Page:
Sanders, Ocasio-Cortez Tout Green New Deal, 'Radical' Economic Message

Nov 10, 2019

New York U.S. Rep. Alexandria Ocasio-Cortez rallied voters in Iowa this weekend with Vermont senator and presidential hopeful Bernie Sanders, hoping to win over supporters for their Green New Deal.

According to the campaign, more than 2,000 people turned out to see Sanders and Ocasio-Cortez at rally at the Coralville Marriott Saturday night. They focused their message on climate change and economic equality, calling for drastic cuts to greenhouse gas emissions and massive investments in social services.

Ocasio-Cortez’ endorsement of Sanders in October sent a strong signal to progressives. The 30-year-old’s upstart campaign against a long-time Democratic leader catapulted her onto the national stage, where she’s quickly earned a reputation of challenging established Republicans and Democrats alike. By sponsoring the Green New Deal resolution, she’s working to push the the boundaries of Democratic policy, by calling on the federal government to zero out the nation’s greenhouse gas emissions by 2050.

Sanders’ climate plan is considered to be the most ambitious of the 2020 Democratic field, due to the scale and specificity of his proposed policies, and due to the price tag: $16.3 trillion.

At the rally Saturday, Ocasio-Cortez and Sanders urged supporters to expand their political imaginations.

“Our major obstacle is not Wall Street, and it’s not the drug companies and the insurance companies and the one percent and all their billions of dollars,” Sanders said. “Our major obstacle is what the establishment does to us every single day, in limiting our imagination as to where we go into the future.”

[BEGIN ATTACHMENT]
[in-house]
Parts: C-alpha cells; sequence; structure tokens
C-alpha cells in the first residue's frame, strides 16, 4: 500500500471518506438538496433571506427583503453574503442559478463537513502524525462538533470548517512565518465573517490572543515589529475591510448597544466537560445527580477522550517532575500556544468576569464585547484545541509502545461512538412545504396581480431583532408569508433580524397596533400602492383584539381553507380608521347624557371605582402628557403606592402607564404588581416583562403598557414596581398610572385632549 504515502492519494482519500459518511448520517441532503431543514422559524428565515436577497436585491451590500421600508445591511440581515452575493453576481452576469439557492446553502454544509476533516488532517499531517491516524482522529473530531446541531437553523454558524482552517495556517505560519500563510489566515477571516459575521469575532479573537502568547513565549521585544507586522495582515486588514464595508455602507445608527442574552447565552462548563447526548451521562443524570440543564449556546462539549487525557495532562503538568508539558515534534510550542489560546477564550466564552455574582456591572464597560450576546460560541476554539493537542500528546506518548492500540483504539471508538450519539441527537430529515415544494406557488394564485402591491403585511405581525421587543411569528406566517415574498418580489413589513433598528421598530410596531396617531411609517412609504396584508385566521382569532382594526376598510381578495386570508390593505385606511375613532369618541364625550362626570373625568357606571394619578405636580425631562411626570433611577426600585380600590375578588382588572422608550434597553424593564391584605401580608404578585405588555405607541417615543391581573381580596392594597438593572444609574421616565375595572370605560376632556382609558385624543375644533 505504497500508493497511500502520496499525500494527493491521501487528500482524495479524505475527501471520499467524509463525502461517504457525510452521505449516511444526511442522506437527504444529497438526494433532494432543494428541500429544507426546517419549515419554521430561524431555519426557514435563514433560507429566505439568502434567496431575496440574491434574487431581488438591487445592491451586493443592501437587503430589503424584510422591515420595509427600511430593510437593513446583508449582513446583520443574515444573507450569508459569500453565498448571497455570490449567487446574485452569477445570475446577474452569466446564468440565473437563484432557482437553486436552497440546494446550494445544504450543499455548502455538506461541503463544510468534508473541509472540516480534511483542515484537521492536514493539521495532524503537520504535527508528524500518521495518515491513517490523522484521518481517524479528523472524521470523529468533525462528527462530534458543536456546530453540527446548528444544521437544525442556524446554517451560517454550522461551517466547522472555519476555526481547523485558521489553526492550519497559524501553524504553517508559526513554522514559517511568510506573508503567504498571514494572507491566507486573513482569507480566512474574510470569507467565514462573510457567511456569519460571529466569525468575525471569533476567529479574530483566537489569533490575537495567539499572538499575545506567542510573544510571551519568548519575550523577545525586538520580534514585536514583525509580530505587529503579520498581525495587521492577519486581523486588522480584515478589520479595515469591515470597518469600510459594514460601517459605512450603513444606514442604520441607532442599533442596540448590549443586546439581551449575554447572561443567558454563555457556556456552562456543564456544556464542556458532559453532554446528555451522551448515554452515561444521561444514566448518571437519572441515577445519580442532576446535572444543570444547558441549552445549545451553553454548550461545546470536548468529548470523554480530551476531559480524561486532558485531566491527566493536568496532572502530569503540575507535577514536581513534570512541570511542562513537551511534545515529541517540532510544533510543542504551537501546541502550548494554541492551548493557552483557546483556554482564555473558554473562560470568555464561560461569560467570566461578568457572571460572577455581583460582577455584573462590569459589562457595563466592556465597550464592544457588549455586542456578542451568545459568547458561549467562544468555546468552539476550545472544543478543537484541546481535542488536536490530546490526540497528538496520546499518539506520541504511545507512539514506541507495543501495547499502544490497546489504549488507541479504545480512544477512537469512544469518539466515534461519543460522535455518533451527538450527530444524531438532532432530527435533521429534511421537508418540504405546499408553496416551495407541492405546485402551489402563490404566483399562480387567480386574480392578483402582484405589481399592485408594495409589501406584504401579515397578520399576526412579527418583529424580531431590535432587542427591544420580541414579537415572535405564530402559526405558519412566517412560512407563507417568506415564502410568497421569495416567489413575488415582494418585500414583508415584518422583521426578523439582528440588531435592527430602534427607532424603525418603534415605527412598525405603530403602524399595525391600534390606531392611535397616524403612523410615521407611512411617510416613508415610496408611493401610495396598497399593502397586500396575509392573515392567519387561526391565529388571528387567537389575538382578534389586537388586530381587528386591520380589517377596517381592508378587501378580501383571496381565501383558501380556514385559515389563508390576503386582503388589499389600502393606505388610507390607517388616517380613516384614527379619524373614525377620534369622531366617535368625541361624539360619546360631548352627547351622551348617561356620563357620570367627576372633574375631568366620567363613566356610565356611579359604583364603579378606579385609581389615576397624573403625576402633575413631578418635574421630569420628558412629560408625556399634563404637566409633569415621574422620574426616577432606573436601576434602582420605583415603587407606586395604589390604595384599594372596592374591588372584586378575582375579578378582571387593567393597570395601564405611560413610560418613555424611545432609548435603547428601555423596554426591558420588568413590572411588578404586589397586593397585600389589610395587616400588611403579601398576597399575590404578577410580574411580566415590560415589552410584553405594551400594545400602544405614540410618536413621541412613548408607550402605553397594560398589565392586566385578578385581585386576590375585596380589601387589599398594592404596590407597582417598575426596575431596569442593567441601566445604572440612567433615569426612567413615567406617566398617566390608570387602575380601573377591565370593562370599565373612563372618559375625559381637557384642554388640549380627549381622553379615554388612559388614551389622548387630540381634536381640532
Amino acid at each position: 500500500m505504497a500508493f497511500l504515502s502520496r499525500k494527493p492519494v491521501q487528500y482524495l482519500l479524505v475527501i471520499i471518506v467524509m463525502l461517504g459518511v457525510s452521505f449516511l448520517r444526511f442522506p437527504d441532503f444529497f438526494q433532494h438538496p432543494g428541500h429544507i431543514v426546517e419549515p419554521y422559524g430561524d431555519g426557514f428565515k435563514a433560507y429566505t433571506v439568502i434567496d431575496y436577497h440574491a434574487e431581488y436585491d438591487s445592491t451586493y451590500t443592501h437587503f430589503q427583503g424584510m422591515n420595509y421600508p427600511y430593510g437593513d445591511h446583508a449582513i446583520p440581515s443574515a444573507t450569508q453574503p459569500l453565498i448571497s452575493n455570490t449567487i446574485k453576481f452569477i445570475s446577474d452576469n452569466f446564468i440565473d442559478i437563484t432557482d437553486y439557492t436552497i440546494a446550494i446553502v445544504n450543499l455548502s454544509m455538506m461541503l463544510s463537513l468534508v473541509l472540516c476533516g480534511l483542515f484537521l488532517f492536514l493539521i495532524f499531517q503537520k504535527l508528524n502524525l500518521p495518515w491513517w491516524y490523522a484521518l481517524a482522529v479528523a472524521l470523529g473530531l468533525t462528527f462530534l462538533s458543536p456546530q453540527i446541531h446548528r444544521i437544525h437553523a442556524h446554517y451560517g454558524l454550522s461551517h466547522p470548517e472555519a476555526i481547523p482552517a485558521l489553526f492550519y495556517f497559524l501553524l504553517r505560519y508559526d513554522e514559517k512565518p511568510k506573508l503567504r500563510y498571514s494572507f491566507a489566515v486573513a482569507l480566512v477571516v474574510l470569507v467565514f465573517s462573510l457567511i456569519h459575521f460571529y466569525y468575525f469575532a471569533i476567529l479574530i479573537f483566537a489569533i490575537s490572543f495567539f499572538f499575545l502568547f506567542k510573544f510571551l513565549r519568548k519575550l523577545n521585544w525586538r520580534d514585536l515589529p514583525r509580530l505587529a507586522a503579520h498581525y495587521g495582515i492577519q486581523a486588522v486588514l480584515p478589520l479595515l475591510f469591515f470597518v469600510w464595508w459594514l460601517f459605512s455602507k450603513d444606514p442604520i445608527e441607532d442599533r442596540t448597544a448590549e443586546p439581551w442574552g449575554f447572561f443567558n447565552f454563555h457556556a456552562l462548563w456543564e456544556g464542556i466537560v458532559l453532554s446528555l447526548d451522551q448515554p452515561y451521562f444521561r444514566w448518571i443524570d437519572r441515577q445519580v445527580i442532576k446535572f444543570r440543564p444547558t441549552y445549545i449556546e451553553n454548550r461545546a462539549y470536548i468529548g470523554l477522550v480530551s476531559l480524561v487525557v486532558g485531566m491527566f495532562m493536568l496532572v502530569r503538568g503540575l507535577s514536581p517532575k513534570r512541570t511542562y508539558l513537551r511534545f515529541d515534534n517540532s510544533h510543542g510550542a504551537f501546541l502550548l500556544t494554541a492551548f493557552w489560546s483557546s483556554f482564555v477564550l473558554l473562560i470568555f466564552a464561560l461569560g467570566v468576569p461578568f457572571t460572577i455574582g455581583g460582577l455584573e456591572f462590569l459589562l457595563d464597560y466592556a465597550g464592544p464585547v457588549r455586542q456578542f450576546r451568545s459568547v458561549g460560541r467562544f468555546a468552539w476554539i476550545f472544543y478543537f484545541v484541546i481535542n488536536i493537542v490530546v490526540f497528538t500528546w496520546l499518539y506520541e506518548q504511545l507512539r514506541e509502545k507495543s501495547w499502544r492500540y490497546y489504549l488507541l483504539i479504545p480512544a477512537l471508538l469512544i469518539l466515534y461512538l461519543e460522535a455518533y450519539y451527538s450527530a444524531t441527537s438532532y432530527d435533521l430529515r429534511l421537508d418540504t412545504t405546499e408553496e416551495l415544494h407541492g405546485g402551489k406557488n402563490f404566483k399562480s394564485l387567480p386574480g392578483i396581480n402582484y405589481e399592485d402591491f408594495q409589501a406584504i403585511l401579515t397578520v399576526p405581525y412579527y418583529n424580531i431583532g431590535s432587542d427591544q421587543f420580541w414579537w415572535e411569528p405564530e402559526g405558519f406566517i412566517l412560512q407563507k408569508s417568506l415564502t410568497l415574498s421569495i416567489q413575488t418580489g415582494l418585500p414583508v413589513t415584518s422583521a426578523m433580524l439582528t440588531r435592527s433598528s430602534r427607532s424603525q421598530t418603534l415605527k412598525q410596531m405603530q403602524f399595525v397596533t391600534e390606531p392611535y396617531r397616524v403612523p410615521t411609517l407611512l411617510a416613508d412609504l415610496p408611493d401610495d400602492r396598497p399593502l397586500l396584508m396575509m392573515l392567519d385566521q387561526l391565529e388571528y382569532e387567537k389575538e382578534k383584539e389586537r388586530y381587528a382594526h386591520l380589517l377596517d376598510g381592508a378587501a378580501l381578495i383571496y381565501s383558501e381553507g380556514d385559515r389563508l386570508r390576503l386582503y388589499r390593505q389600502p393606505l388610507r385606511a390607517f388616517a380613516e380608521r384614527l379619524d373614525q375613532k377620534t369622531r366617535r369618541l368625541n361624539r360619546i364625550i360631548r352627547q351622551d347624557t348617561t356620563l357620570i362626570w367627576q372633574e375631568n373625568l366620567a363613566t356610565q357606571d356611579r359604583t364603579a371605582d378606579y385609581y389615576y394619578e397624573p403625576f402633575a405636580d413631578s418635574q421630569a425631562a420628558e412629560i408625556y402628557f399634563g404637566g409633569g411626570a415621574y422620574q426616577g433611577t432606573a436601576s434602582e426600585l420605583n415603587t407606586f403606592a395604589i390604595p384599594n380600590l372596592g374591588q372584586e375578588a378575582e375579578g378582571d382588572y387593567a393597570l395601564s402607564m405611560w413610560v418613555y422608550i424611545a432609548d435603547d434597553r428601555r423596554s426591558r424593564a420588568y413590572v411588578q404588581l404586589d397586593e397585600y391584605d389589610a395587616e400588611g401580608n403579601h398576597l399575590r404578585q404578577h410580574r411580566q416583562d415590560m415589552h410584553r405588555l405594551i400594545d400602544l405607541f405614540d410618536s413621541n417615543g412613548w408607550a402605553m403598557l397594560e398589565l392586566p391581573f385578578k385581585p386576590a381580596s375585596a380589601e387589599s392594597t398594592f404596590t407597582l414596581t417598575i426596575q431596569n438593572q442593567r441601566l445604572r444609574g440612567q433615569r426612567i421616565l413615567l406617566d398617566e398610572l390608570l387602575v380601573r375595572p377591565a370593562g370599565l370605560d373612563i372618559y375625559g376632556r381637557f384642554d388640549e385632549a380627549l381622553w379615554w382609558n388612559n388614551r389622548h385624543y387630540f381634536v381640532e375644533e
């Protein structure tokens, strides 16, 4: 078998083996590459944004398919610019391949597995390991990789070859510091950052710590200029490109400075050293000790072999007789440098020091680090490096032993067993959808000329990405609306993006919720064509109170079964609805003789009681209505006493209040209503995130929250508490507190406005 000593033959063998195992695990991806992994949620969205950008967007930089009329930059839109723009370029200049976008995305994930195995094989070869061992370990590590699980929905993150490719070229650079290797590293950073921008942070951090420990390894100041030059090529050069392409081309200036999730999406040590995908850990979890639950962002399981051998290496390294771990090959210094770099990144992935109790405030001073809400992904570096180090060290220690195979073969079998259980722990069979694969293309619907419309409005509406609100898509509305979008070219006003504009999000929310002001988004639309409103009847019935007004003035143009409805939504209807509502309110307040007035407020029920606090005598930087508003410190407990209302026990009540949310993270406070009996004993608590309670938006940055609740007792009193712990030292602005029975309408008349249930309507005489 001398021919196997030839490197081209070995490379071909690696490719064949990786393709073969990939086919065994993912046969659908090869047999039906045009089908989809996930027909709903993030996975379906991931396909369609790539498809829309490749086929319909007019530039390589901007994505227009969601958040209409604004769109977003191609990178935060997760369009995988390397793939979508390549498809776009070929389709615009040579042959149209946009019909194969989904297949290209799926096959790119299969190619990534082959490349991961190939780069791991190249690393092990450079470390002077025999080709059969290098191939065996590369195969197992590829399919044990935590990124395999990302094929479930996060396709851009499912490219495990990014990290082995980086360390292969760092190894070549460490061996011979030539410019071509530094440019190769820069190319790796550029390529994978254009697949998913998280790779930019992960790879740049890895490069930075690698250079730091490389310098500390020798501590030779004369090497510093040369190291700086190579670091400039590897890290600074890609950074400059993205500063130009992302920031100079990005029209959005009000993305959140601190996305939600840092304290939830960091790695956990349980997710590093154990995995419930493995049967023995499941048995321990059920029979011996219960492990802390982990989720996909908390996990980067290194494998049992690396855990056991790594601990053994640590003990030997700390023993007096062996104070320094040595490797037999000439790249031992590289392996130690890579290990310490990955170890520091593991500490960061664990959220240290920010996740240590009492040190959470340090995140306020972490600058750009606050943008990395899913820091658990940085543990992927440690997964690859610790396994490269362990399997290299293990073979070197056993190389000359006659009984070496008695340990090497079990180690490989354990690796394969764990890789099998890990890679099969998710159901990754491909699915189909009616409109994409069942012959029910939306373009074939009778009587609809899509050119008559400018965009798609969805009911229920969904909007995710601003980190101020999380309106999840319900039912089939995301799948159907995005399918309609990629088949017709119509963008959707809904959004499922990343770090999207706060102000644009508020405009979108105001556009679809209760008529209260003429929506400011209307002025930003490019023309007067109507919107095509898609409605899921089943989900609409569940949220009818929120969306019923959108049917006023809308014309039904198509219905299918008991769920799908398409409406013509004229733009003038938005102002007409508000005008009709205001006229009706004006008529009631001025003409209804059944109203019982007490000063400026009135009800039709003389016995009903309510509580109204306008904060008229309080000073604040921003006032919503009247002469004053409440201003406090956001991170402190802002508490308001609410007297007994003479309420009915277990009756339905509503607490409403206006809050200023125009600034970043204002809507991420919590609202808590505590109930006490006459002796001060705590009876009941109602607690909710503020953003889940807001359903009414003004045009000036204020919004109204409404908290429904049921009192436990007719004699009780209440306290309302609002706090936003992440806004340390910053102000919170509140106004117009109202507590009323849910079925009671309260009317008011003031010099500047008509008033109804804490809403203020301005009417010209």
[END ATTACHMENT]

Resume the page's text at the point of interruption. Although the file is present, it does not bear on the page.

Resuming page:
Outgoing Iowa City Councilmember Rockne Cole announced his endorsement of Sanders at the event, citing his climate plan.

“There are some that would say that Bernie Sanders is too radical to be president of the United States,” Cole said. “He is radical, that is true. He’s radical on behalf of the American working class that has been ripped off for the last 200 years.”

Among Sanders’ plans is a federal jobs guarantee, to ensure that anyone in the country who wants to work can.

Ocasio-Cortez also addressed the criticism that Sanders’ campaign is pushing the party too far.

“When people try to accuse us of going too far left, we’re not pushing the party left, we are bringing the party home,” she said, as the crowd broke in to cheers. “It’s time that we become the party of FDR again! It’s time for us to become the party of the Civil Rights Act again! It’s time for us to become the party that fights for queer liberation again!”

Taking another shot at Democratic insiders, Ocasio-Cortez says she’s not aiming to foster unity within the party, but solidarity among the working class.

Sanders, for his part, called out the latest billionaire to jump in to the race. On Friday, media mogul and former New York City Mayor Michael Bloomberg filed paperwork to participate in the Alabama primary, a state with the earliest filing deadline.

Sanders criticized Bloomberg’s reported plans to skip campaigning in the early states.

“Tonight we say to Michael Bloomberg and other billionaires, sorry! You ain’t gonna buy this election,” Sanders said as the crowd cheered. “You’re not gonna get elected president by avoiding Iowa! By avoiding New Hampshire! South Carolina and Nevada! You’re not going to buy this election by spending hundreds of millions of dollars on media in California!”

According to Forbes, Bloomberg is valued at some $52 billion.

Billionaire former hedge fund manager and Democratic donor-turned-presidential candidate Tom Steyer is fielding criticism for spending millions of dollars of his own fortune on his campaign. The Steyer campaign announced the resignation of a top Iowa staffer on Friday after the AP reported the aide was offering to pay state elected officials and local candidates to endorse Steyer.

Sanders meanwhile is focusing on his signature message that economic freedom should be guaranteed to all Americans, and banking that that message will motivate a broad and diverse slate Iowans to caucus less than three months from now.